In 2007, before the financial crises with real estate prices and stock values increasing, I purchased a new car. For fifteen years prior to this point, I had been a loyal, satisfied Lexus car owner and driver. As my Lexus sedan aged, it was time for a new vehicle, and I had the itch for something different. After test driving several high-end selections, I decided on the Mercedes S550. My friend was the manager of fleet sales and offered me a “fair deal” on the new Benz; I drove it off the lot.
Fast forward eleven years and I am still driving that car today – but at what expense? By 2017, my 130,000-mile vehicle had become convalescent. For a decade, I had all service work completed at the Mercedes dealership at a cost that would have put one of my children (maybe two) through college. Why? The answer is simple. I figured each time, erroneously, that once my car was fixed, it would stay that way for an indefinite period. Boy, was I wrong. In the past 18 months, I’ve had to take my vehicle in for repairs almost every other month. There was always something else malfunctioning: struts, motor mounts, sensors, other sensors, transmission, engine gunk, warning lights galore, trunk latch, and more.
A week ago Friday, I was back at the repair shop to have a headlight bulb replaced. As it turns out, the wiring was corroded, and the “bulb replacement” that would normally cost less than $100 was estimated at $1,600! That was the straw that broke the camel’s back, my back! It was time to get another car. Buying an automobile takes time. My hectic schedule limits any of my extra time, which was one of the reasons I kept the Benz for over a decade. To expedite my decision, I narrowed down my choices to a Lexus, another Mercedes, or a Tesla.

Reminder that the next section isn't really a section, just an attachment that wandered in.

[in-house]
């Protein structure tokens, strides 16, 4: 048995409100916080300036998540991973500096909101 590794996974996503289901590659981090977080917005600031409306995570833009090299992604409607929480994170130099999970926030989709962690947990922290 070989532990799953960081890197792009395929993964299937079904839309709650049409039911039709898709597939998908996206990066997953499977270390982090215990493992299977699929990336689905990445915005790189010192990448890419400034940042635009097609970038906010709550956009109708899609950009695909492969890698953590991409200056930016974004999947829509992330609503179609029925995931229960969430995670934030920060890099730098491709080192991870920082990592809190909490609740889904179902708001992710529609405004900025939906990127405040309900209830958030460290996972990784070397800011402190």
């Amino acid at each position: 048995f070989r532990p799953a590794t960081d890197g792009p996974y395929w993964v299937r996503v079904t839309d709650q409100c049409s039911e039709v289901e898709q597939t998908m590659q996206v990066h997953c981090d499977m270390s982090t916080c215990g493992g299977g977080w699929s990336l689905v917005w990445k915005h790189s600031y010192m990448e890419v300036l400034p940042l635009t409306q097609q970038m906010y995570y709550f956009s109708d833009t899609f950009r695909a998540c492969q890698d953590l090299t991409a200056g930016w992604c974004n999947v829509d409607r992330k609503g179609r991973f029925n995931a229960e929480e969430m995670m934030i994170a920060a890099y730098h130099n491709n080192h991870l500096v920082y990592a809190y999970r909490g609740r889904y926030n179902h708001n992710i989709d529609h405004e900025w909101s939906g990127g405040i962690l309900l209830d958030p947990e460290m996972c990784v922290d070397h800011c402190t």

I contemplated my history; I ruled out another Benz, as I was fed up with the mysterious servicing costs. It was time to test drive the Lexus. Toyota has never let me down, and I have found the brand to be most reliable. So, there I was at the Lexus dealership and it just didn’t work for me. I didn’t get the warm, fuzzy feeling in my stomach that needs to be there when it comes to buying a new car. The Tesla was next. I did my homework on the Tesla Models: X, S, and 3. There is a marked difference between the styles and prices of the different makes. I ruled out the X, because I wanted a mid-size vehicle. I subsequently decided to test drive the Sport Series S, the Performance Model 3, and the Base Model 3.
My sales representative in the Boca Raton store was sharp and knew her product like a pro. She encouraged me to take as much time as I needed to get acquainted with the Tesla selections. After spending well over an hour discussing the vehicles, it was time to test drive my choices. In short, the S felt more like a powerful muscle car (hubba hubba), and larger than I desired for an all-around city driving vehicle. The Performance 3 was everything it had claimed to be: fast, quick, and tight; to me, it is a sports car. Lastly, I took the Base Model 3 out for a spin. I loved the car instantly! It too was quick, agile, and turned on a dime. It was comfortable, quiet, roomy, stylish, high-tech, sporty for a middle-ager, and fun. The car is bad*ss! My new Tesla Model 3 is expected to be delivered within 2 to 4 months. I am excited about my new purchase and believe the Model 3 experience will add a wow factor to every day’s drive.
Mr. Elon Musk is this era’s, Henry Ford. His vision is unparalleled. The manner of his execution is off the charts. Mr. Musk lays it all on the line. He is a remarkable entrepreneur and a courageous warrior. His critics slight his moves at every turn and his loyalists see him as a liberator. Realists, those who measure his engineering works of art, buy his products. As a new member of the Tesla family, I hope to one day visit Tesla’s manufacturing facility and share a toast with Team Tesla and “The Man on a Mission,” Elon Musk.